Then, in early 1960, Capote wrote to friends announcing he had just signed a contract for the book he had been researching. The true crime novel, “In Cold Blood,” was about the brutal murder of the Clutter family in Holcomb, Kansas. In the letter, he mentioned that he intended to return to the Midwest with Avedon, whom he described as “quite easily the world’s greatest photographer.” 

Avedon traveled to Kansas to visit Capote during his research and to photograph accused killers Perry Smith and Richard “Dick” Hickock. The unflinching portraits of the men, with their white backgrounds and rich detail, were typical of Avedon’s style at the time. Dick Hickock’s face appears damaged, but there’s little to suggest that the subject, who appears defeated and vulnerable, could be capable of such unthinkable violence.

Richard Avedon Truman Capote
Richard Avedon, self-portrait, Provo, Utah, August 20, 1980. © The Richard Avedon Foundation

Beautiful or cruel?

In his later years, Capote started dishing out literary menace, publishing stories in his unfinished novel “Answered Prayers” that exposed secrets of New York’s high society. Chapters of the book-in-progress were printed in Esquire in the mid-1970s, which led to broken friendships and Capote’s social isolation. His alcoholism and drug use were well known, and after an unproductive decade, Capote died of liver cancer at age 59 in 1984.

Avedon made his last portrait of Capote in 1974, when the writer was 50 years old. By that point, the two had maintained a relationship for nearly two decades. In this image, the lithe sensuality of the earlier portrait is gone. Avedon now focuses on Capote’s head, which fills much of the frame. 

Capote looks out from puffy eyes, his thinning hair retreating from his spotted forehead. The mind that produced some of 20th-century America’s richest prose is there, but the face depicted is aged and damaged.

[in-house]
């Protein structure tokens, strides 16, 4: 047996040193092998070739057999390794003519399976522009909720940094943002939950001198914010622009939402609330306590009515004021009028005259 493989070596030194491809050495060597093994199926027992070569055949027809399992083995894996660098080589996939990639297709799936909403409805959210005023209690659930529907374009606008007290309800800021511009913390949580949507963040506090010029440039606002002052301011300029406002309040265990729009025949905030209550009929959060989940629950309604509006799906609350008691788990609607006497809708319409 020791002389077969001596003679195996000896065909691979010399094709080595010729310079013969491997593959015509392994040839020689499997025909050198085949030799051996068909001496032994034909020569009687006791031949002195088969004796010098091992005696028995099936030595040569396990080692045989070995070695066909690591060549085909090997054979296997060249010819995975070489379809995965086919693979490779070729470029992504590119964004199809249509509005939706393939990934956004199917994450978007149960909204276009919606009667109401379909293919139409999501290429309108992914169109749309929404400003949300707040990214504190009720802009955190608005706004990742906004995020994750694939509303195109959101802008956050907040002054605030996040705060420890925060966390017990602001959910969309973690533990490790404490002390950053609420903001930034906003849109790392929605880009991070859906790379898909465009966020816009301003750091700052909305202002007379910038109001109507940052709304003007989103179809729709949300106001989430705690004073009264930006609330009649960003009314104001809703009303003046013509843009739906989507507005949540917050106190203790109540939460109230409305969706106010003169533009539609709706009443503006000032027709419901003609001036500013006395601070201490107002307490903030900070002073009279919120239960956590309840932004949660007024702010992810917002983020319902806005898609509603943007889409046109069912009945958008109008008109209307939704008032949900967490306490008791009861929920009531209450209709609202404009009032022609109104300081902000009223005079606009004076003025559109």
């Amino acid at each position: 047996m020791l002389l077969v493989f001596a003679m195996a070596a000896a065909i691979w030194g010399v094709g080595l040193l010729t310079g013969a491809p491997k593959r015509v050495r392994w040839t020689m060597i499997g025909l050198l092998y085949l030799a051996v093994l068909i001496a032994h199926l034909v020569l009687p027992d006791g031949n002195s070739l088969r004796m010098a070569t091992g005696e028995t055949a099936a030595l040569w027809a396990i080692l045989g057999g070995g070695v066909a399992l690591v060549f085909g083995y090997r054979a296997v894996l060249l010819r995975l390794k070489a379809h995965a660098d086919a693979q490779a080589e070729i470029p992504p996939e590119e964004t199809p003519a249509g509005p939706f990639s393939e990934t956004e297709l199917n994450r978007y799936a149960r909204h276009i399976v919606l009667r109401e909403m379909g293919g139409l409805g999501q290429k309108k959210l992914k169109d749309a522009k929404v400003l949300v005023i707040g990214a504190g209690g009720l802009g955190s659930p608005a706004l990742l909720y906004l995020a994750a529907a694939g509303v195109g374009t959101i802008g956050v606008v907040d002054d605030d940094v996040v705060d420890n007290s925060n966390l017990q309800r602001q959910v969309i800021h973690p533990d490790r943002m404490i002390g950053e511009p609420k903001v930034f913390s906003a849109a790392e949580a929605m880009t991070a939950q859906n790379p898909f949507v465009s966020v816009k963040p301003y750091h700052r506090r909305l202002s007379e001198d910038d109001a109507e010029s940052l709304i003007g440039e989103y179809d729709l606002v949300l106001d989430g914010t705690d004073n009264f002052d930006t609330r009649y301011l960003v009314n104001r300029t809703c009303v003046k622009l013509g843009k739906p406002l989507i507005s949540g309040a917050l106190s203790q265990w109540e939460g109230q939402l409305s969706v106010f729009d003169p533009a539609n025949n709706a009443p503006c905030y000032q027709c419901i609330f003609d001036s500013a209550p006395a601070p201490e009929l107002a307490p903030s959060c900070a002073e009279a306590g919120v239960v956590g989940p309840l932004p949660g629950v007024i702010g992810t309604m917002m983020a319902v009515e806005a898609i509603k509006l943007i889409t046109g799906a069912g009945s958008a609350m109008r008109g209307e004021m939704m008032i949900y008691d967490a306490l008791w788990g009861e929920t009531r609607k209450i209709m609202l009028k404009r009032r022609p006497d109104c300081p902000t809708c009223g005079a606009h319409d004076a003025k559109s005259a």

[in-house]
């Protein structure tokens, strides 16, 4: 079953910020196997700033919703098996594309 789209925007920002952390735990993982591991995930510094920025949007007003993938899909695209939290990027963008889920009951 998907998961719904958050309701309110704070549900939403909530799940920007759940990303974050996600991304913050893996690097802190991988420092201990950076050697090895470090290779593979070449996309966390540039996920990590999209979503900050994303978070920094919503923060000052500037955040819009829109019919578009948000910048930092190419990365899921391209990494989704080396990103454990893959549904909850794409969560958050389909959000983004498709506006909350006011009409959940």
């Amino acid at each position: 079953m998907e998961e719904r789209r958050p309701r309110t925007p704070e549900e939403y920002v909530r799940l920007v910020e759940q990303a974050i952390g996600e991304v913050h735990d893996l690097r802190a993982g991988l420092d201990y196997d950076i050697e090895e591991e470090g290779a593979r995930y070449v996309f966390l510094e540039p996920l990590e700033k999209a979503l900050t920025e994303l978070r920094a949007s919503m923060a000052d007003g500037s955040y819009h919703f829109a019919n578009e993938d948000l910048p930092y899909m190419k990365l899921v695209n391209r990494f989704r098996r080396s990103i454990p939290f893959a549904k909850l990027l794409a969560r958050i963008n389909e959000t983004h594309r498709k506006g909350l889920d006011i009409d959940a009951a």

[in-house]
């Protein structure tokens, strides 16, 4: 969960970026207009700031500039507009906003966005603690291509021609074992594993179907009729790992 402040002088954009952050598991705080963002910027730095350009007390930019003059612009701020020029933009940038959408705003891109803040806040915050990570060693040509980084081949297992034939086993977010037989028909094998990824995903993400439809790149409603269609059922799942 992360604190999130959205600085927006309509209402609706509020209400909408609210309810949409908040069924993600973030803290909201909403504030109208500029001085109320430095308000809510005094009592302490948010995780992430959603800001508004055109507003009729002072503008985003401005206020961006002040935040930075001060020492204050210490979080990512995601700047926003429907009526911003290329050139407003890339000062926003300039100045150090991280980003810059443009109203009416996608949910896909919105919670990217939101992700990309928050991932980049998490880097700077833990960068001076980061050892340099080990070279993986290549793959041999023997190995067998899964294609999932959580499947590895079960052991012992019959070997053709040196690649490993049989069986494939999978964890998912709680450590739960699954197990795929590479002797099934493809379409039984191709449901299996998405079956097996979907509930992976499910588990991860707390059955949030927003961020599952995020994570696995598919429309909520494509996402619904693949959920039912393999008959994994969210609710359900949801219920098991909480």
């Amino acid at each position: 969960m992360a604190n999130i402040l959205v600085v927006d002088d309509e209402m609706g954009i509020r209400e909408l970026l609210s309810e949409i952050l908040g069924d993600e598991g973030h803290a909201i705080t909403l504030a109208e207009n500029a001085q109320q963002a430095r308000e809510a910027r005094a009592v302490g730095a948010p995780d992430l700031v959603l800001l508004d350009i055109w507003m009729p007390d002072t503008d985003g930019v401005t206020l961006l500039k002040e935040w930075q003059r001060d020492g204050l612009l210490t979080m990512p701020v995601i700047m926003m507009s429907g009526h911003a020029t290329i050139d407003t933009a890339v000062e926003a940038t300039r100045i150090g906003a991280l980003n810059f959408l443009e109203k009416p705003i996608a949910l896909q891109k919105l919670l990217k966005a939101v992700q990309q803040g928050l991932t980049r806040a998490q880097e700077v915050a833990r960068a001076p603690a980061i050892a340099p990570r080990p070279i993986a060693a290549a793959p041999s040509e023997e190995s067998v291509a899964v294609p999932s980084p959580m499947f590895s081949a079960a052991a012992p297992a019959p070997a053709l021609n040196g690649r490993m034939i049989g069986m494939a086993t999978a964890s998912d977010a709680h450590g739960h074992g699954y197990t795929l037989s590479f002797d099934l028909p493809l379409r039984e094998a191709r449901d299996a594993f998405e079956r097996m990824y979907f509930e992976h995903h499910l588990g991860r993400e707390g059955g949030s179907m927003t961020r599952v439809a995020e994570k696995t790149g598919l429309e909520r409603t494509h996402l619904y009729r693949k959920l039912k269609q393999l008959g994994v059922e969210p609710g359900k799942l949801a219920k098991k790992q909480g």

Capote reportedly complained about the 1974 portrait, calling it “very unflattering” and claiming he had been ill the day the picture was made.

Critics castigated Avedon for unfairly wielding the power of his camera. As he shifted from a focus on early fashion works intended to celebrate fashion designers and sell clothes and magazines toward a focus on portraiture, his photography became more probing and revealing. 

The term “cruel” has been used to describe some of Avedon’s portraits, although the photographer pushed back on that charge. 

By the late 1990s, the photographer saw the portraits as functioning as works of art, and this, he believed, relieved him from concern about the feelings of those pictured. In a 1999 interview with the San Francisco Chronicle, he said, “I’ve never thought of my pictures as cruel in any way, but as sort of beautiful. I really find great beauty in the sort of avalanche of flesh that happens to a face with age.” 

Certainly, being the subject of Avedon’s photographic scrutiny could be uncomfortable. The detailed, relentless and permanent qualities of his black-and-white prints – especially in their largest sizes – could convey an honest brutality. When photographed by Avedon in 1976, then-U.S. Secretary of State Henry Kissinger is rumored to have said, “Be kind to me.”

Back in his 1959 essay for “Observations,” Capote acknowledged Avedon’s attraction to – and prowess for – depicting the evidence of age. 

“It will be noticed, for it isn’t avoidable,” Capote wrote, “how often he emphasizes the elderly; and, even among the just middle-aged, unrelentingly tracks down every hard-earned crow’s foot.” 

Capote, himself of sharp wit and quick tongue, should have anticipated that he would one day be subjected to that same unrelenting eye.

This story was originally published on The Conversation. Reprinted with permission.